We’re rapidly approaching one of those times in the school year where it’s easy to fall behind. (Or, for many of us, fall further behind.) With syllabus deadlines rapidly approaching and the demands of your non-academic life refusing to go away, it’s easy to decide that maybe you’ll just hand a few things in late. What difference could a few late assignments really make?
So you do the math. The syllabus probably says something about losing points for turning things in late. So you try to figure out how a little academic tardiness might impact your final grade. If your grade can handle it, why not hand that paper in a little late?
Grade impact should certainly be part of the equation when you’re faced with this situation. But it’s not the only one. I’d like to suggest a couple of other reasons to think twice before handing that assignment in late, reasons that may not immediately come to mind when you’re trying to decide if seeing Catching Fire on opening night is worth a little academic slippage.
3 Reasons Not to Hand Work in Late
1. Late Work Makes More Work for Your Teacher
We’re basically selfish people. So I can understand why most students only think about how handing something in late might affect their final grade. But on behalf of teachers everywhere, I’d like to point out that you’re not the only one involved in this equation. And the simple fact is that grading late work is harder for the teacher.
At first glance, that may seem rather odd. Why should it matter to me when I grade something? Doesn’t it take the same amount of time to grade a 5-page exam regardless of when it gets turned in? In short, no. There’s a rhythm to grading. Working through a stack of exams, I fall into a pattern where I know precisely what I’m looking for, how many points I’m awarding for certain kinds of answers, and so on. Although that rhythm can get a little tedious after a while, it’s an efficient way to grade. Grading the same exam later requires grading without the rhythm. It can be done, but it takes longer.
So late work makes more work for me, the professor. And if you’re not selfless enough to care about whether you’re making more work for me, just remember that it’s in your best interests to keep the teacher happy.
2. Late Work Is Bad for the Other Students
Another factor that most students don’t include in their late-work calculations is the corporate aspect of learning. In a good learning environment, students learning from each other is part of the process. I’ve had classes where I’ve learned almost as much from the other students as I have from the teacher (sometimes more). And hopefully I’ve contributed as well.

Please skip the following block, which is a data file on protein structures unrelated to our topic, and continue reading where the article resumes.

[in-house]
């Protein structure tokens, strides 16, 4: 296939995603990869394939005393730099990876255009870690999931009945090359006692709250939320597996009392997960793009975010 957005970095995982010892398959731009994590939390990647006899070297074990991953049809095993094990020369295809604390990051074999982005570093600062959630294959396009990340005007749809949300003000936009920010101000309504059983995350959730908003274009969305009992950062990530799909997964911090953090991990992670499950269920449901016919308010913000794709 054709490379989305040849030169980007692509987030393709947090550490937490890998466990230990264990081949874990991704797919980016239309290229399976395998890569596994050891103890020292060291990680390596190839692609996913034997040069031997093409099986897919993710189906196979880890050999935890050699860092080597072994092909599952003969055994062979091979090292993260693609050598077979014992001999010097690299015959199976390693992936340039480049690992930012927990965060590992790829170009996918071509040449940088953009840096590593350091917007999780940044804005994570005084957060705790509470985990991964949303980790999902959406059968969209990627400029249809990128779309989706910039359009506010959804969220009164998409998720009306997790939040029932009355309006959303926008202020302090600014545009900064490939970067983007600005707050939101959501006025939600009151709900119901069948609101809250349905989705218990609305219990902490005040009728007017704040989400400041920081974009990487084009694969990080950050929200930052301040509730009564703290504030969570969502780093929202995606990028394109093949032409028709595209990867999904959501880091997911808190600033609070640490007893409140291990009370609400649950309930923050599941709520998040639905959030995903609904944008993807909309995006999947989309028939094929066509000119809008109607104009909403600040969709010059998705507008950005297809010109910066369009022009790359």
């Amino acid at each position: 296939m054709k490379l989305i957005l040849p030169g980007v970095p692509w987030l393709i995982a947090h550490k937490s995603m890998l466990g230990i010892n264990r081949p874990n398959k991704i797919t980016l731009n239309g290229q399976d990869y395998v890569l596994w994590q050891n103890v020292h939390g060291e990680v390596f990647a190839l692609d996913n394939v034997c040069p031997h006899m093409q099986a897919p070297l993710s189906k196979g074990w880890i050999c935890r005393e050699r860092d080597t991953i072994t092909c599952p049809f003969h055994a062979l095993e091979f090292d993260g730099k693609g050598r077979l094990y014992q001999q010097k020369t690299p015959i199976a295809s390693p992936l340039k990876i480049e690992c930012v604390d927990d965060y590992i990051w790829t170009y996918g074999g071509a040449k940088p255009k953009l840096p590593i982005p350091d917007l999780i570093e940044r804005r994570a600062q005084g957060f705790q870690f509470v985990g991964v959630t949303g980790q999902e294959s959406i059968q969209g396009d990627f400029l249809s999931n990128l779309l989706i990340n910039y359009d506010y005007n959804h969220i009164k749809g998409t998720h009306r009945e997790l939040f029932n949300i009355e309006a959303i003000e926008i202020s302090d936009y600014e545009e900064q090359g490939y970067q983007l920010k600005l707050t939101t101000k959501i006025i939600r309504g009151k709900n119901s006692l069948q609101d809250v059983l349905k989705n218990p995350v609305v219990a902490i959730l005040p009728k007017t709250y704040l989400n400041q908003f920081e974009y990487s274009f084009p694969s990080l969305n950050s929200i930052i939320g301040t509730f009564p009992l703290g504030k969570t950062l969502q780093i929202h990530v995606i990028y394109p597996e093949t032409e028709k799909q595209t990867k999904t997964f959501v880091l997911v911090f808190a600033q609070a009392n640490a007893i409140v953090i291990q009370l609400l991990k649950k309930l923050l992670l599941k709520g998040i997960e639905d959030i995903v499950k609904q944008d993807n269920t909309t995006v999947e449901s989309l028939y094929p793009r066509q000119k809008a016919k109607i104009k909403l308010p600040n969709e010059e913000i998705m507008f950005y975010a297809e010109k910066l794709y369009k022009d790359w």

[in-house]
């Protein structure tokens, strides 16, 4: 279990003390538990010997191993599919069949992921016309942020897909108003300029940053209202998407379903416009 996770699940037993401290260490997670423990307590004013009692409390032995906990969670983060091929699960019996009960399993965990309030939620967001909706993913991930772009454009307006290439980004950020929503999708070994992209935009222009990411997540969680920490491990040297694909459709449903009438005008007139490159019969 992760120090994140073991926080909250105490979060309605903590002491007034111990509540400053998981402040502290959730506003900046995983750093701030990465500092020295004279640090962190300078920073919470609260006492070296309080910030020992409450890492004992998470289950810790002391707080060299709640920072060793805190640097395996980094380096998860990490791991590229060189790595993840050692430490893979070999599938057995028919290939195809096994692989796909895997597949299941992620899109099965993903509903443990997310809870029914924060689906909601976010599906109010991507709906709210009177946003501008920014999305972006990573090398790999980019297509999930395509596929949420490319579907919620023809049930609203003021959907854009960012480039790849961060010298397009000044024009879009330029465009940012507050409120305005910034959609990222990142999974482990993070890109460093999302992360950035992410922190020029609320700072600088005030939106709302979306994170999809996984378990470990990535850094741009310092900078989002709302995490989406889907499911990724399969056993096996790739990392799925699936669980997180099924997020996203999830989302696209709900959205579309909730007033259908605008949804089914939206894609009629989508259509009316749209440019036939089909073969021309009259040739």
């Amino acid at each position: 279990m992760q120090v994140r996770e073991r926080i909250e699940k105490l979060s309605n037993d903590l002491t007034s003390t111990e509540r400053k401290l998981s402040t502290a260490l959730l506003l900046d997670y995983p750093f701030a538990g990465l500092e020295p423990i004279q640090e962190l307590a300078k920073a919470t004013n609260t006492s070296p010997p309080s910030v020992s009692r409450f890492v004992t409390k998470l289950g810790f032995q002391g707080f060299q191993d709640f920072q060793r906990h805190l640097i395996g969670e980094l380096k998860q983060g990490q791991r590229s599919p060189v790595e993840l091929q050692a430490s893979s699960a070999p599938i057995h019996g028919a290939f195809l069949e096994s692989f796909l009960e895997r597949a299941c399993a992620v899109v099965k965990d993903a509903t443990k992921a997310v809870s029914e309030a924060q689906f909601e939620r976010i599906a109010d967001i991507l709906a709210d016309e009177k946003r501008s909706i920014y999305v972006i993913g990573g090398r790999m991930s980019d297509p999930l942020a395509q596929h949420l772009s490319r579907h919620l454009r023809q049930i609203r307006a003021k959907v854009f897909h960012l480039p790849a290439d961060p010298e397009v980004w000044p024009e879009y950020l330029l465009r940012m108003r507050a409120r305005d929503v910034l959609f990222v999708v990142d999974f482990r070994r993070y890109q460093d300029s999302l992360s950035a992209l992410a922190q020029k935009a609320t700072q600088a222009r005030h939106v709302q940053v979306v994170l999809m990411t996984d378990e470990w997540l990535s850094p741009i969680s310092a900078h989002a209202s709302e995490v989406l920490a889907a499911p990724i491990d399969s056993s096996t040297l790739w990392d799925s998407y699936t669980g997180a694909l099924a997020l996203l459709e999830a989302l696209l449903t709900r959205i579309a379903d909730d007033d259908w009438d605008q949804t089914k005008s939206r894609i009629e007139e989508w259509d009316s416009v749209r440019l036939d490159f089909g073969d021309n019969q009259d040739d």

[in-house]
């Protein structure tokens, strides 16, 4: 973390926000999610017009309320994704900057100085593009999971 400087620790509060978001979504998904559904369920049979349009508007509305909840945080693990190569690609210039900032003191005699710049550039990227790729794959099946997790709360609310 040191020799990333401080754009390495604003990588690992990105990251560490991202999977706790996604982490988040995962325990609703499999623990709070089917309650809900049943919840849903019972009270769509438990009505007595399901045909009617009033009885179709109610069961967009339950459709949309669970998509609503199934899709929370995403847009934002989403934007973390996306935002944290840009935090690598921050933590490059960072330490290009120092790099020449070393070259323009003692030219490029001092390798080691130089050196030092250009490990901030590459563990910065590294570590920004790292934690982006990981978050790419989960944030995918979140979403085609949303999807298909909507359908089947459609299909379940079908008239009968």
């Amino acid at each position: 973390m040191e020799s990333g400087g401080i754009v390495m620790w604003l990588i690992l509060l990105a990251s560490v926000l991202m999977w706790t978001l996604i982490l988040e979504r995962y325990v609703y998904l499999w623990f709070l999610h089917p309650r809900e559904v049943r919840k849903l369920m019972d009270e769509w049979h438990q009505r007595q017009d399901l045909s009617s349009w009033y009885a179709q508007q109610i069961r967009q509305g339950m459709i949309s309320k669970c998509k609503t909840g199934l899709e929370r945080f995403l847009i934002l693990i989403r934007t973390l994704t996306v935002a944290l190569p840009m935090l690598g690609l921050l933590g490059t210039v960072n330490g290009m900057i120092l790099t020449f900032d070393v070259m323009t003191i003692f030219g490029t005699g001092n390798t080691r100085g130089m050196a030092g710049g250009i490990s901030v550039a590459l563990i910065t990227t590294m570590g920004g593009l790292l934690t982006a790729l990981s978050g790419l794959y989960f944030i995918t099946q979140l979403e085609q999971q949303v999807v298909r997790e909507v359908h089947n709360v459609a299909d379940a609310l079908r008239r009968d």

That’s where late work comes in. When I haven’t done my work, I can’t contribute as effectively to the corporate learning experience. I may get that assignment done later, but it doesn’t really help. By then the class has moved on to other things. The window for participation has closed.
3. Late Work Is Bad for Your Learning
Setting aside these altruistic reasons for turning work in on time, let’s get back to some unadulterated selfishness. Late work is bad for you because it impacts your own learning. Contrary to popular belief, teachers do not pick due dates by spinning a cat on a calendar and seeing where the tail points when it stops. (Okay, to be more accurate, we don’t always do that.) In a well-constructed course, assignments are due at particular times because that’s when you need to know/process something before you move on to the rest. An out-of-sequence assignment is better than nothing, but it’s not what it could have been.
But Life Happens
Having said all that, remember that your teacher also knows that sometimes life happens. After all, life has probably happened to him or her as well. And your fellow students know this too. So don’t take this as an opportunity to pile guilt on yourself if you just couldn’t keep up with the deadlines, not because of poor personal planning, but because the snowball got rolling too fast and bowled you over. It does that sometimes.
So yes, there are times when you need to bite the bullet, face reality, and hand stuff in late. But before you do, take a minute to think about how this will impact more than just your final grade. Late assignments come with a price, and we often fail to count all the costs before letting that deadline slip by.